Pentagon prepares to test its sub-hunting drone vessel

The ACTUV, developed by DARPA, is set for tests in early 2016 and could see its role expanded to other missions.

While unmanned systems have come to dominate the skies (and headlines), the next big frontier for these machines will be on and in some cases under the ocean’s surface. 

ACTUV subhunter UUV

An artist’s concept of DARPA’s ACTUV.


One example: the Anti-Submarine Warfare Continuous Trail Unmanned Vessel, or ACTUV, a 132-foot long, 140-ton surface vessel* that is set for tests in early 2016 and which could see its role expanded beyond just countering subs.

ACTUV, being built by Leidos, is the result of a Defense Advanced Research Projects Agency program. The vessel currently is about 90 percent complete, with all of the hardware finished and the remaining software being engineered, according to a release from the Defense Department.

ACTUV subhunter

ACTUV would track subs from the surface.


DARPA started the program with three goals established around the idea of tracking submarines. First, the program seeks to explore the limits of unmanned vehicles, hoping for a design that “exceeds state-of-the art platform performance” that could allow ACTUV to trail “diesel electric submarines at a fraction of their size and cost.”  Second, the program wants to advance maritime unmanned autonomy by increasing the range and endurance of unmanned littoral vessels while also building in international maritime legal compliance and the ability to interact with intelligent adversaries. And third, the program aims to demonstrate non-conventional sensor technologies capable of achieving robust continuous tracking of quiet submarine targets over an entire operating envelope.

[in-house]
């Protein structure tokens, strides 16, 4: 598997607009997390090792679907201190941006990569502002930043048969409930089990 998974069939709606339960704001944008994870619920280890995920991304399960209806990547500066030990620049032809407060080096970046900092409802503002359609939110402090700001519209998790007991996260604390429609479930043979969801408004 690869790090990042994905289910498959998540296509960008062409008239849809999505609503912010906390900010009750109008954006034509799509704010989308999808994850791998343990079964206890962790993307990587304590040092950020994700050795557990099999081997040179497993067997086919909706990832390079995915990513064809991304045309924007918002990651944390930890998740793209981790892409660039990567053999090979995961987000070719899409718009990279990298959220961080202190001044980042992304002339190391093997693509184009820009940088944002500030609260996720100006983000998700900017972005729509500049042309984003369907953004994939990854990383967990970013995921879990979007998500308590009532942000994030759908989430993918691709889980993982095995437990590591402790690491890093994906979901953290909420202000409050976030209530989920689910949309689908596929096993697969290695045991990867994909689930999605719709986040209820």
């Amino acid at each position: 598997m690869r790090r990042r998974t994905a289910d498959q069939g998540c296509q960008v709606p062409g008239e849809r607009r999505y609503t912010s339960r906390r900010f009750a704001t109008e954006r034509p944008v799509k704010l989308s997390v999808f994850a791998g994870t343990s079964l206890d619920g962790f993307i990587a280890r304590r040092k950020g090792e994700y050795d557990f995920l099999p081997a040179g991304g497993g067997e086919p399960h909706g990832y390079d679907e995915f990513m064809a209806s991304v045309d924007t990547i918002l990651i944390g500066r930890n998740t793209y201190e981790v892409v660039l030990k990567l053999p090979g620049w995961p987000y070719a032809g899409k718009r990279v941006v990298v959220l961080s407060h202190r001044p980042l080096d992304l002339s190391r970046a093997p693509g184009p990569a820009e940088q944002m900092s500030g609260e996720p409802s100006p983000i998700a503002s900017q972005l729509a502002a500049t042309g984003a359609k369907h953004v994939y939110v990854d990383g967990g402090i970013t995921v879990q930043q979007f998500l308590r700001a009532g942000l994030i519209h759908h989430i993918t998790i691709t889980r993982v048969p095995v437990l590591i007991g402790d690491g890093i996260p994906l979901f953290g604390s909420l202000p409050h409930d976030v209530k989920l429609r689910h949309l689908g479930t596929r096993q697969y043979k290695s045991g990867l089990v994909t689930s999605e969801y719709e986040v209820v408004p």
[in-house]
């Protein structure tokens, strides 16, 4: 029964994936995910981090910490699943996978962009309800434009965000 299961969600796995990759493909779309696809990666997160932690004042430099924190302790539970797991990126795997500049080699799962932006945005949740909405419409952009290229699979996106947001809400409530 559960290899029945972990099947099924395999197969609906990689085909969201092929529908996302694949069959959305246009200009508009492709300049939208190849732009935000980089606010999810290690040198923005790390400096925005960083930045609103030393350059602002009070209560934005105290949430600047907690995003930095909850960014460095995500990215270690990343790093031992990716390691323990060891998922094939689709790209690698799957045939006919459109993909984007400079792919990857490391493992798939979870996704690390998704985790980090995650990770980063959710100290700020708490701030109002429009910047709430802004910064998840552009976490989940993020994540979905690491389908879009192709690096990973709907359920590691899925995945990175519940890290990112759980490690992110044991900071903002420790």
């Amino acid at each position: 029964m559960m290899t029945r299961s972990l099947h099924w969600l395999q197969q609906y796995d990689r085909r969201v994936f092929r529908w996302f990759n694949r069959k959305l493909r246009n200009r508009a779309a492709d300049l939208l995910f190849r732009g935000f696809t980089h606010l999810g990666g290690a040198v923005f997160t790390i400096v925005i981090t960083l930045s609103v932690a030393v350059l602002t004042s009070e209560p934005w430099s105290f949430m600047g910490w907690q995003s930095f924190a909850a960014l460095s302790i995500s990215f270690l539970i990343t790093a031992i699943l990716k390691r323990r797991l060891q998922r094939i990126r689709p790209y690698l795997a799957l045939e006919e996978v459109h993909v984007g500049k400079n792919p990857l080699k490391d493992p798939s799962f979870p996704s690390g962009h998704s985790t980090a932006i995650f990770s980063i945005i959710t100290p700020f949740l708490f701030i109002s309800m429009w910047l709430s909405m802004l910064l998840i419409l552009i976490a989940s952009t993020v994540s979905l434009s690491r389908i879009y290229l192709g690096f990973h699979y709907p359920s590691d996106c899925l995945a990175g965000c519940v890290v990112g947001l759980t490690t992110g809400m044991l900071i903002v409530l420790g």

In addition to these robust goals, some officials have suggested an even more expansive mission sets for the ACTUCV program. Scott Littlefield, program manager of DARPA’s Tactical Technology Office, said that the Navy is considering mine countermeasures among various other missions for the vessel.

One big reason is cost. Littlefield said that ACTUV would cost around $15,000 to $20,000 per day to operate, as opposed to the roughly $700,000 it takes to operate a destroyer.

The ACTUV is also capable of greater payload and endurance capability than ship-launched unmanned surface vehicles, it could work from a pier and the Navy wouldn’t have to worry about integrating it with another ship.         

Testing for the ACTUV is expected to start in either January or February.   

Navy officials have also discussed the need for underwater unmanned systems, referred to as undersea unmanned vehicles, or UUVs. “Thousands of miles of logistical networks [will] allow large scale deployment of UUVs, allowing them to communicate, engage, resupply…those technologies are focused around the same technologies that support our directed energy, our unmanned systems and our electric weapons,” Chief of Naval Research Rear Adm. Mathias Winter said at an event hosted by the Center for Strategic and International Studies in August.  

The Navy is gearing up for testing of its Large Displacement Unmanned Undersea Vehicle, or LDUUV, prototype, which the Office of Naval Research said will provide “game-changing capabilities to naval warfighters,” in undersea ISR, acoustic surveillance, anti-submarine warfare, mine counter-measures, and offensive operations. 

The military has even sought to converge the air and sea domain with the Navy Research Laboratory’s Flimmer project – an unmanned system that can both fly and dive underwater to improve “tactical availability of UUVs in time critical situations.”

* A previous version of this story incorrectly referred to ACTUV as an underwater vessel.

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